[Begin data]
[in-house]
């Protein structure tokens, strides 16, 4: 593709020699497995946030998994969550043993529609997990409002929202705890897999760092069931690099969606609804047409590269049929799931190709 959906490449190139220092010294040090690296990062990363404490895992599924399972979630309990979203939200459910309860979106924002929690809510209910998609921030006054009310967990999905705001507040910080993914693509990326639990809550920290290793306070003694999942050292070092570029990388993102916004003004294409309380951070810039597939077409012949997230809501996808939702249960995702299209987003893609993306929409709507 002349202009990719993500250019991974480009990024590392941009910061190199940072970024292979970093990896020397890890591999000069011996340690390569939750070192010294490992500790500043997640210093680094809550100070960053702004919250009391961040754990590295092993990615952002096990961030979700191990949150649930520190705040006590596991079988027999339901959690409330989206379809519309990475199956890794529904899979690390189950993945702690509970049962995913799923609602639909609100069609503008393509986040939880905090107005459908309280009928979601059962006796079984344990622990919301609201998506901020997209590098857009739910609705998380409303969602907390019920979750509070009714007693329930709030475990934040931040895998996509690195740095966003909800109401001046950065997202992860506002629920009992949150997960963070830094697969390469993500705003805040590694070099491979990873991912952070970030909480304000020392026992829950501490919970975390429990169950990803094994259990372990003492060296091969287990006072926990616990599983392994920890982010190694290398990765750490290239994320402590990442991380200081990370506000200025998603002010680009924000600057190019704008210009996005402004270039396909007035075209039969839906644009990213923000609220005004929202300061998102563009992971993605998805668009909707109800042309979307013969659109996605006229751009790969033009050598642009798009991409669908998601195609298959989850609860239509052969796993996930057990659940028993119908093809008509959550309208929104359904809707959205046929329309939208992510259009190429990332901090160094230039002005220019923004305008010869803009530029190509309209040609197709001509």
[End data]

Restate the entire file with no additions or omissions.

[in-house]
């Protein structure tokens, strides 16, 4: 593709020699497995946030998994969550043993529609997990409002929202705890897999760092069931690099969606609804047409590269049929799931190709 959906490449190139220092010294040090690296990062990363404490895992599924399972979630309990979203939200459910309860979106924002929690809510209910998609921030006054009310967990999905705001507040910080993914693509990326639990809550920290290793306070003694999942050292070092570029990388993102916004003004294409309380951070810039597939077409012949997230809501996808939702249960995702299209987003893609993306929409709507 002349202009990719993500250019991974480009990024590392941009910061190199940072970024292979970093990896020397890890591999000069011996340690390569939750070192010294490992500790500043997640210093680094809550100070960053702004919250009391961040754990590295092993990615952002096990961030979700191990949150649930520190705040006590596991079988027999339901959690409330989206379809519309990475199956890794529904899979690390189950993945702690509970049962995913799923609602639909609100069609503008393509986040939880905090107005459908309280009928979601059962006796079984344990622990919301609201998506901020997209590098857009739910609705998380409303969602907390019920979750509070009714007693329930709030475990934040931040895998996509690195740095966003909800109401001046950065997202992860506002629920009992949150997960963070830094697969390469993500705003805040590694070099491979990873991912952070970030909480304000020392026992829950501490919970975390429990169950990803094994259990372990003492060296091969287990006072926990616990599983392994920890982010190694290398990765750490290239994320402590990442991380200081990370506000200025998603002010680009924000600057190019704008210009996005402004270039396909007035075209039969839906644009990213923000609220005004929202300061998102563009992971993605998805668009909707109800042309979307013969659109996605006229751009790969033009050598642009798009991409669908998601195609298959989850609860239509052969796993996930057990659940028993119908093809008509959550309208929104359904809707959205046929329309939208992510259009190429990332901090160094230039002005220019923004305008010869803009530029190509309209040609197709001509």